I’ve been thinking a lot about how big a factor talent plays in success, athletic or otherwise. Recently while playing pool, I noticed a very big difference between the way I approached a shot versus my far more skillful friend. Typically, I would take 1-2 seconds to decide on the shot to attempt then rushing to hit the ball.
On the contrary, my friend would stare at the table, carefully selecting the shot that would put him in the most advantageous position. He then would decide on where he needed the cue ball to end up after the shot, only then does he consider the actual shot to be taken. This process takes around 10 seconds versus my 3 second shot. The difference over the course of 10 games was massive. At first we were fairly even, he was perfectly his aim while I was relying on dumb luck. But after 2-3 games, he was unstoppable.
The book “Talent is Overrated” describes this remarkable process as ‘deliberate practice’ but I have a simpler term for it, concentration.
Concentration is the fundamental attribute of all great successes. Consistent focus on improving anything, be it pool or starcraft. In my opinion, concentration is a much better explanation for success than luck or god-given talent.
The best contemporary analogy I can think of would be a game of DotA. The great player are the best at last-hitting, a tedious process of timing attacks to obtain the last-hit to get the gold from a creep, while casual players (like me) are crap at it. Over 30 mins the extra gold and experience translates into better items and stronger heros.
According to the book, the average number of hours of concentrated practice required to be world class is 10 000, roughly equivalent to 10 years. So I guess the best question is what do you want to be world class at in 2022?
Journalism, my all-time second choice career.
Yesterday, I was introduced to HBO’s Newsroom starring Jeff Daniels. The show is centered around a disillusioned news anchor who decides to try a new kind of news program which avoids the typical left/right, red/blue debate, focusing instead on objective journalism.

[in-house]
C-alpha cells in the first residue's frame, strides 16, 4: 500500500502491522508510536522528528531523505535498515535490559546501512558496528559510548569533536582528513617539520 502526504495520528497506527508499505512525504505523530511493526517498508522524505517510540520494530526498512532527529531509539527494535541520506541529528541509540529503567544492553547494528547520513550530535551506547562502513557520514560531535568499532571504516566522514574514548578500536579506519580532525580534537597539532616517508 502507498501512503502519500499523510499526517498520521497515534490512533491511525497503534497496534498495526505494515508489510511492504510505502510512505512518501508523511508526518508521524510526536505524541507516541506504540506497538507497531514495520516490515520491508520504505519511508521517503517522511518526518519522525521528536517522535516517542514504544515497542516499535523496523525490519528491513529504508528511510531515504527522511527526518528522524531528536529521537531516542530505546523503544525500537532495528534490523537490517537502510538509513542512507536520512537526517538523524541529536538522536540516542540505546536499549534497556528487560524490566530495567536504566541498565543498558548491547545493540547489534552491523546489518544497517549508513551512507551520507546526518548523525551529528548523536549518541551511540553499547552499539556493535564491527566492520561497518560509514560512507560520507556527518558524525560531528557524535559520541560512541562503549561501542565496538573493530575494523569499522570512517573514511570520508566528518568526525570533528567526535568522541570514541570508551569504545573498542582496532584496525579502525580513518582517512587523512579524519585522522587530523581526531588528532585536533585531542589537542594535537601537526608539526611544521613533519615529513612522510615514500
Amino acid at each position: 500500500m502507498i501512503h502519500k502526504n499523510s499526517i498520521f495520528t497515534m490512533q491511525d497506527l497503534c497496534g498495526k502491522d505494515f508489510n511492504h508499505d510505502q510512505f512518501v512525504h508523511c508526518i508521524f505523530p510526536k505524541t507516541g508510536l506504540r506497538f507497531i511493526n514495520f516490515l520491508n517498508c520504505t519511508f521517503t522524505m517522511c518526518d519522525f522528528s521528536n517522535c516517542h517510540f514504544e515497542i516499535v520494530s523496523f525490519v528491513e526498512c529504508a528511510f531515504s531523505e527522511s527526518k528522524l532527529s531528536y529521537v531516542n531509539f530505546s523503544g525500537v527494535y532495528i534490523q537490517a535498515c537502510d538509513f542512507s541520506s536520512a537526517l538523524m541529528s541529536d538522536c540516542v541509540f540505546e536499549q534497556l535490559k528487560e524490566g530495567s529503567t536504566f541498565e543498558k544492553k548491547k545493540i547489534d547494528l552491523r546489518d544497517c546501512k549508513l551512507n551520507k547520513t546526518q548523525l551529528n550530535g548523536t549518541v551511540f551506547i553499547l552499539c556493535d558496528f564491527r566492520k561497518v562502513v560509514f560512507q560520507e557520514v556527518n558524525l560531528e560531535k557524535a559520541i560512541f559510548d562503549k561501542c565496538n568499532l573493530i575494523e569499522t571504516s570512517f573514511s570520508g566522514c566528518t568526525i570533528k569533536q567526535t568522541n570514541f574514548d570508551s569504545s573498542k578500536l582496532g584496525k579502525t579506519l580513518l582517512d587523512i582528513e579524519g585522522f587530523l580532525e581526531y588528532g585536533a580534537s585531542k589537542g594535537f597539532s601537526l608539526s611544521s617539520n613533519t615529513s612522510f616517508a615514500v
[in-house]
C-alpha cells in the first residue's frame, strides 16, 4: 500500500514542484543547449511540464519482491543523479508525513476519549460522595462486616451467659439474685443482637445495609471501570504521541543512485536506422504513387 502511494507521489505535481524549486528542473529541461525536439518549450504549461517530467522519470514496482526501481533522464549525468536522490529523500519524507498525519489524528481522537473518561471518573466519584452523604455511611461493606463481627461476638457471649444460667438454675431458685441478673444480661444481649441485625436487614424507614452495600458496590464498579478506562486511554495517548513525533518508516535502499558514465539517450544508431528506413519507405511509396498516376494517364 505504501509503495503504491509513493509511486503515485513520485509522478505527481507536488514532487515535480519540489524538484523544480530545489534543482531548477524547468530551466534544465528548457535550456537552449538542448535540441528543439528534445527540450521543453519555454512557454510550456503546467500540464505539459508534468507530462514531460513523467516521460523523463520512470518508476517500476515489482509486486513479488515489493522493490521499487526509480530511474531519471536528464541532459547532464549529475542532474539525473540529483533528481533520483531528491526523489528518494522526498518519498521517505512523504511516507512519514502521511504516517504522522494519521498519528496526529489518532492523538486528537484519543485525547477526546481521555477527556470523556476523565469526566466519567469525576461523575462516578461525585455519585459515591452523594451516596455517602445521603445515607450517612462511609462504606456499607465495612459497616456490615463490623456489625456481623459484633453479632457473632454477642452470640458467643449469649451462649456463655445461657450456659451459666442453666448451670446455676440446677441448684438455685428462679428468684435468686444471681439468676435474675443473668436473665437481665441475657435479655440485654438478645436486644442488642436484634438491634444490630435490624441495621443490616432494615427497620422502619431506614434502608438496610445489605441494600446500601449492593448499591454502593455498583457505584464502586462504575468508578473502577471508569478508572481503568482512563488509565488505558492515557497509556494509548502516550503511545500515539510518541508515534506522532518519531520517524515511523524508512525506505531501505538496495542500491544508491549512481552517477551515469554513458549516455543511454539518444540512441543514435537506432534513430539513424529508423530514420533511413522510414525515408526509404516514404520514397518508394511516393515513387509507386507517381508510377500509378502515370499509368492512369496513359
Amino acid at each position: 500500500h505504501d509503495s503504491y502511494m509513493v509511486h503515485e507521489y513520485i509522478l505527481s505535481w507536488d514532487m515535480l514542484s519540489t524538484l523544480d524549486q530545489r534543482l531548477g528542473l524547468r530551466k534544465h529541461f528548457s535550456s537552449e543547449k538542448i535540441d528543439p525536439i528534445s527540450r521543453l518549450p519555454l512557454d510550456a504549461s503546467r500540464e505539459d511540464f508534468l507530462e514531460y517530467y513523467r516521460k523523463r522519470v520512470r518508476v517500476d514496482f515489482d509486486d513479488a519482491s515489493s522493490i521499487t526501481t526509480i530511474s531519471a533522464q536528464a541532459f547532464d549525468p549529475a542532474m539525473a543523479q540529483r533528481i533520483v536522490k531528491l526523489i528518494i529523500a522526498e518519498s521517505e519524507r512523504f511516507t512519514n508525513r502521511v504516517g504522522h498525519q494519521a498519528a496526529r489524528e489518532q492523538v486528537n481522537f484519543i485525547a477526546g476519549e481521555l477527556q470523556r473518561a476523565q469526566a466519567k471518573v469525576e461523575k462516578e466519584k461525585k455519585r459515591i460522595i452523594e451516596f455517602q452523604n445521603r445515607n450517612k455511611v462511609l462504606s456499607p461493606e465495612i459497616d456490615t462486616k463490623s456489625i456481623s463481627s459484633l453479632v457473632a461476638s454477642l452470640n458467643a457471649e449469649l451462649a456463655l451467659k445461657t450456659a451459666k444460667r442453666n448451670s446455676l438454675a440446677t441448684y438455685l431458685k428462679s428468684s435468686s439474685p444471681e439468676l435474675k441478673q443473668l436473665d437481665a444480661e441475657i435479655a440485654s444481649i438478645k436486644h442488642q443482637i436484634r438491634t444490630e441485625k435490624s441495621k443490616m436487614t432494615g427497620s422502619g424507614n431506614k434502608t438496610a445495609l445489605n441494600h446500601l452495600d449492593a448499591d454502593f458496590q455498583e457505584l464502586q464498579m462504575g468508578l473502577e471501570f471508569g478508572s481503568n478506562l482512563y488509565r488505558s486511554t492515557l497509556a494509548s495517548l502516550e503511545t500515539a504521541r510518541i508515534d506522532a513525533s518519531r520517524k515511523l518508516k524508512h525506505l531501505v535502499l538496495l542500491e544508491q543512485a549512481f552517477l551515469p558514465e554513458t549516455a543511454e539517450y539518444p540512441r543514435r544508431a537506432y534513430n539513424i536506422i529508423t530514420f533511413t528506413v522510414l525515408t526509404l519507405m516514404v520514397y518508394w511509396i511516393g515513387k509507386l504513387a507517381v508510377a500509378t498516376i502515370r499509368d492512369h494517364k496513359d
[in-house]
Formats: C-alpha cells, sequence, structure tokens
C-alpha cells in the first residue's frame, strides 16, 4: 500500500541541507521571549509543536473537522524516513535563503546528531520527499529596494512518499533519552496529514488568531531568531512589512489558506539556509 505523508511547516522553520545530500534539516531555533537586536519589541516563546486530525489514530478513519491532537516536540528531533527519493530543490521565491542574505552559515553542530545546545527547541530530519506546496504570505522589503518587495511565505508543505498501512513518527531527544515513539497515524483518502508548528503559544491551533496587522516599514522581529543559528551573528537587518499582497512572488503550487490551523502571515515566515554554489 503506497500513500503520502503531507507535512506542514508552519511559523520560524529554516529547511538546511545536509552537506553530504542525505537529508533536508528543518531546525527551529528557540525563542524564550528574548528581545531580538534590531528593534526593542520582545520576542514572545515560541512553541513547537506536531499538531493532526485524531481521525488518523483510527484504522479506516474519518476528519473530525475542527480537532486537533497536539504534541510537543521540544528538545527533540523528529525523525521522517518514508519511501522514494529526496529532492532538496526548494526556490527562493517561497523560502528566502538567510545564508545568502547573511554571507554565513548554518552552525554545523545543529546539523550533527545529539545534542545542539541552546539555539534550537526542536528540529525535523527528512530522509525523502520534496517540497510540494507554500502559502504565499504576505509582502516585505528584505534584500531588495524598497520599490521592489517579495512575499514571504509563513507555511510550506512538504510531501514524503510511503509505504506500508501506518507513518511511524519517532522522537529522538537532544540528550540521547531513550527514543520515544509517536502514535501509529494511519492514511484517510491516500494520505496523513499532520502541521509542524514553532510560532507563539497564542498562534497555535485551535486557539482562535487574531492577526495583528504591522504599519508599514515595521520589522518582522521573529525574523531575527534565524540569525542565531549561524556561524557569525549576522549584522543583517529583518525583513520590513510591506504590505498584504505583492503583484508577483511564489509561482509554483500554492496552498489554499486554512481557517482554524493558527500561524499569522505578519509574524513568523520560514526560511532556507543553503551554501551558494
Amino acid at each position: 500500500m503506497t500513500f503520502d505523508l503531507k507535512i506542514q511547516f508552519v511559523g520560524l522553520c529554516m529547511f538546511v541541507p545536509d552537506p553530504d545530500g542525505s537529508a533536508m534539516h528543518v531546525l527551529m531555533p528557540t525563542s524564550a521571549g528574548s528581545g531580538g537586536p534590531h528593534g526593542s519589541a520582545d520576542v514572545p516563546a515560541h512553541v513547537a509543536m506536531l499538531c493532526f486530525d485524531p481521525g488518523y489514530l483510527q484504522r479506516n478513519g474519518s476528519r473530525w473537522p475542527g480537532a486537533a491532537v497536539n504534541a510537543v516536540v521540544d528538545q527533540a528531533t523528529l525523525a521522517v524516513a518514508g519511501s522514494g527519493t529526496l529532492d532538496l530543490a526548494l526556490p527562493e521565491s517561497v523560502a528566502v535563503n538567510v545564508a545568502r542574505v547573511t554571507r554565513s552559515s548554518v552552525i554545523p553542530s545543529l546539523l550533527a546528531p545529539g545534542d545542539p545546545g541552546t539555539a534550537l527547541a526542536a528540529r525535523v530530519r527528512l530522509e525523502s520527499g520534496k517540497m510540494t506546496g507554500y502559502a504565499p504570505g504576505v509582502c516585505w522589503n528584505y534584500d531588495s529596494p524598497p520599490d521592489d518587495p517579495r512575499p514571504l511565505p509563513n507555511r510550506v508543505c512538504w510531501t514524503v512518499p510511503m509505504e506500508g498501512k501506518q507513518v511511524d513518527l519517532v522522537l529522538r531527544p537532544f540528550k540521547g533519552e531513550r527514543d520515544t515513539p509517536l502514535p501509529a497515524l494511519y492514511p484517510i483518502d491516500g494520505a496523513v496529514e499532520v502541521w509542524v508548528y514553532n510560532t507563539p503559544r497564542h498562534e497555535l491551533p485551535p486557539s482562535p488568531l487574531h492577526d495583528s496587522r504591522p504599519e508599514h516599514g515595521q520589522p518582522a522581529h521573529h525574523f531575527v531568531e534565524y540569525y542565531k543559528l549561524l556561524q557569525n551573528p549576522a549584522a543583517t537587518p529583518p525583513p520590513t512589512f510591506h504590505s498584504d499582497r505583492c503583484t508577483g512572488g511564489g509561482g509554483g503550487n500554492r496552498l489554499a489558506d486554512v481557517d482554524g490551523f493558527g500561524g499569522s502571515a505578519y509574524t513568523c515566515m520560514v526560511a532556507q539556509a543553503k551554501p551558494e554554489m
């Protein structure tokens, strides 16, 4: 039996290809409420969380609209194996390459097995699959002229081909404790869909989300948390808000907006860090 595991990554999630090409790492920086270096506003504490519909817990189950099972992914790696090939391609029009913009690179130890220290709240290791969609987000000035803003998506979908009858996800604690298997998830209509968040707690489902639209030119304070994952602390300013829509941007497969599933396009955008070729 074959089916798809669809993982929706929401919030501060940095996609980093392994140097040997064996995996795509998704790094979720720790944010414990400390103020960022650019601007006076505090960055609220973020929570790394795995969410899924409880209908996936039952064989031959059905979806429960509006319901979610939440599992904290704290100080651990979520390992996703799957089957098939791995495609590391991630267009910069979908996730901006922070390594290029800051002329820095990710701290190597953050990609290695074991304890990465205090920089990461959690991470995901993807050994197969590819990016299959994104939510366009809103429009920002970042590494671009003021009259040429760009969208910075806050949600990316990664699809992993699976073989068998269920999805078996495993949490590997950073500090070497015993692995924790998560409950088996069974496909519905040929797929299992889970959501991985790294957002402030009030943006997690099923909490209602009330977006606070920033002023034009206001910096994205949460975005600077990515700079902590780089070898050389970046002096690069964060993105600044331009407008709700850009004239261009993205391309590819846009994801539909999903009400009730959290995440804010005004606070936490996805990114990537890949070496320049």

Ignoring the implausibility of the main characters diligently climbing the ladder before spontaneously deciding to risk it all for an ideal, the show is very very good. The script and dialog are intelligent and the extremely well delivered.
But enough of the review, the show has reminded me of one of the careers I’ve always been interested in. Journalism.
The idea of doing research, analysis, cultivating sources and conducting interviews as a job is very cool. You are basically a spy. Without the whole death and torture part, unless you’re a war journalist, in which case you are totally a spy. (Side note: I wonder how many “ journalists” are actually spies? Think about it, they get access to all manner of secure areas and people. )
I’d say that the biggest lure is that you get paid to tell people your opinion on stuff, be it finance, geopolitics or tech. I already do that for free. But what area is the most interesting? Tech journalists get the first look (and feel) of all the latest toys. A paid ticket to WWDC would be awesome… Finance is probably the most interesting, but it brings with it a conflict of interest if I’m invested in an asset that I cover… Then there’s the spectre of censorship. You might never get to publish the article the way you want. Realistically, one probably has to climb through terribly boring assignments before ever getting the dream job. Still, that could probably be said of any job. At the very least it’s something to keep in mind. Daniel Khoo, Journalist has a nice ring to it…
Any information is only useful, if one possesses the background knowledge to apply it. Thus, a person can only truly ‘learn’ if he has the necessary experience. By its nature this means that the distribution of knowledge is exponential.
As a example, the majority of people understand enough about computers to check email, a slightly smaller percentage understand facebook and twitter, a significant minority know basic HTML, a minority have studied programming, a tiny minuscule percentage possess the knowledge/experience/connections to develop an Operating System. ( It is however worthwhile to note that due to the diversification and specialization in all fields this small number must be multiplied several fold).
Basically, like any good video game, the higher level you get in any discipline, the harder it becomes to progress to the next level. One’s success, as a result depends on either knowing a lot about one thing, or a some about everything. Personally, I prefer the latter.